She said the move to the new space has been underway since March 2021. And, she added, “For me, a lesson of the pandemic has been patience, and we’ve incorporated that into our teachings. ” Still, after the ribbon cutting, Pollard said, “It feels so good to finally open, and the turnout tonight is extremely reassuring.”

Left to right, Jaely Turner and Alyson Pollard in the lobby of the yoga studio.

Among the approximately 65 people in attendance was Rebecca Seyferth from the Compton Village community of Centreville. She started as a student at WheelHouse in 2016. “I love the incredible sense of community,” she said. “Everyone was so friendly, welcoming and supportive – especially when I was going through a very stressful time. I think Alyson knew what I needed before me.

“Yoga relaxes me, but also keeps me from getting upset and reminds me to be grateful,” Seyferth continued. “Yoga meets you where you are; everyone has a different level of expertise. It’s not competitive, and whatever class you take is the right one for you. All the teachers adapt the lessons for everyone.

Jaely Turner attends classes there and has also been a yoga teacher at WheelHouse since 2018. “I tend to teach soft, yin, slow-flow type classes more, as well as postnatal yoga,” she said. . “I guide students through a set of poses, tune them to their own bodies, and reduce the noise in their heads and bodies for them.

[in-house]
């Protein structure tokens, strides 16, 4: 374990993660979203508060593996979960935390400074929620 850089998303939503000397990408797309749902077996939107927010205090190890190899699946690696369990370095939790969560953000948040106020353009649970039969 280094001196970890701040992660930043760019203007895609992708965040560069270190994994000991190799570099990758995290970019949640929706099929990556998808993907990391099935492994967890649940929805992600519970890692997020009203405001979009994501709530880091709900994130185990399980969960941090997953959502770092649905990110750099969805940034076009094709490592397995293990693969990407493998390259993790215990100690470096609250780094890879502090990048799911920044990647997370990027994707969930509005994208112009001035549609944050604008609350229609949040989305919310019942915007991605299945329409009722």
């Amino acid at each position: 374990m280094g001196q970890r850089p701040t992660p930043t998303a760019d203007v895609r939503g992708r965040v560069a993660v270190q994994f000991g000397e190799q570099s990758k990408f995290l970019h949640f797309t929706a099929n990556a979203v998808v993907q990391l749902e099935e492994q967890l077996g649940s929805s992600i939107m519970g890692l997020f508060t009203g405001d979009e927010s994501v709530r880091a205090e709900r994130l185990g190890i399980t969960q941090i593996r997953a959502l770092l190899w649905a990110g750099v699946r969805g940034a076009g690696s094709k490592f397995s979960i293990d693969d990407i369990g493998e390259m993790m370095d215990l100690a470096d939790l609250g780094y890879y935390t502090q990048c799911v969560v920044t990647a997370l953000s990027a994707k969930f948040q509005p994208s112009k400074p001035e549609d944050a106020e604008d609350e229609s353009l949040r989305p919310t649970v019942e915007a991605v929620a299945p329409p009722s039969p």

“Reconnecting with their bodies is especially important for postnatal students. I help them to be present and I create a community around her.

Turner also likes the “strong, communal aspect” of WheelHouse. “When I come here, even as a student, I feel drawn to stay and visit others,” she said.

She and Shelly Young, from Hayden Village, trained as teachers there. Young was a student at WheelHouse for three years, becoming an instructor in 2019-20. “We are all trained in the flowing lineage of yoga by the same teachers,” she said. “So we have a consistent sequence of elements that we follow. But we all incorporate our own style and pace, so we can get creative in the classes.

Regarding the new location, Young said, “I love it. When I saw where it was, I thought, ‘I’m home.’ And the space is a calm and peaceful environment – ​​the ideal condition for mindfulness and yoga meditation.

Classes vary from individual, private lessons up to 50 people, with an average of 25 per class. “And we offer different types of classes that you won’t find anywhere else,” Young said. “For example, on Friday evenings at 5:30 p.m., I teach a yoga spa class with practical aids, for an experience that awakens all the senses.”

Nhan also praised Pollard. “Alyson is a wonderful person, business owner and friend, and an amazing and gifted teacher,” she said. “One way or another, we always connect. And its lessons hit you right in the heart. In yoga, your mind is more open and I learned a lot from her.

“Coming to his classes makes me want to go further. And for those of us who love yoga, it is now part of our lives and our souls. It’s something I can do, and I still get a good workout and that same high exercise that a runner would get – I love it.

Comments are closed.